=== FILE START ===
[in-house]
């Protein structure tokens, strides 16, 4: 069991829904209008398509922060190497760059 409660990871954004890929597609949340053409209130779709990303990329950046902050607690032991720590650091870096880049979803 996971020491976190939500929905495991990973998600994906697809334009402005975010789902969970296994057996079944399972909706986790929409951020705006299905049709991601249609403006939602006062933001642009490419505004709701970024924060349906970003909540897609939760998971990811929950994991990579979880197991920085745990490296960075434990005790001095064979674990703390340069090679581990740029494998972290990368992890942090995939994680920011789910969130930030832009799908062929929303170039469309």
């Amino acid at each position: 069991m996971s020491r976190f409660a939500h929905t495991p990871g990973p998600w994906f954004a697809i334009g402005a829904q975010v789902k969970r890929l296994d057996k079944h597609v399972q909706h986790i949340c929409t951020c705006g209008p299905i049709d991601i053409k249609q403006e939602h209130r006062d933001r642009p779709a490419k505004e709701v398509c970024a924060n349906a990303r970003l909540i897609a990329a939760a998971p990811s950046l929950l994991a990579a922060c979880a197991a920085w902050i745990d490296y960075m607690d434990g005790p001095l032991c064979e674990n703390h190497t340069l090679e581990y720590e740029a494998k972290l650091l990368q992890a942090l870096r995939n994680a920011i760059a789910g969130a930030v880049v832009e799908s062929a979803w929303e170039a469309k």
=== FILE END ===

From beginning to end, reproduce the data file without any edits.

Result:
[in-house]
């Protein structure tokens, strides 16, 4: 069991829904209008398509922060190497760059 409660990871954004890929597609949340053409209130779709990303990329950046902050607690032991720590650091870096880049979803 996971020491976190939500929905495991990973998600994906697809334009402005975010789902969970296994057996079944399972909706986790929409951020705006299905049709991601249609403006939602006062933001642009490419505004709701970024924060349906970003909540897609939760998971990811929950994991990579979880197991920085745990490296960075434990005790001095064979674990703390340069090679581990740029494998972290990368992890942090995939994680920011789910969130930030832009799908062929929303170039469309």
């Amino acid at each position: 069991m996971s020491r976190f409660a939500h929905t495991p990871g990973p998600w994906f954004a697809i334009g402005a829904q975010v789902k969970r890929l296994d057996k079944h597609v399972q909706h986790i949340c929409t951020c705006g209008p299905i049709d991601i053409k249609q403006e939602h209130r006062d933001r642009p779709a490419k505004e709701v398509c970024a924060n349906a990303r970003l909540i897609a990329a939760a998971p990811s950046l929950l994991a990579a922060c979880a197991a920085w902050i745990d490296y960075m607690d434990g005790p001095l032991c064979e674990n703390h190497t340069l090679e581990y720590e740029a494998k972290l650091l990368q992890a942090l870096r995939n994680a920011i760059a789910g969130a930030v880049v832009e799908s062929a979803w929303e170039a469309k």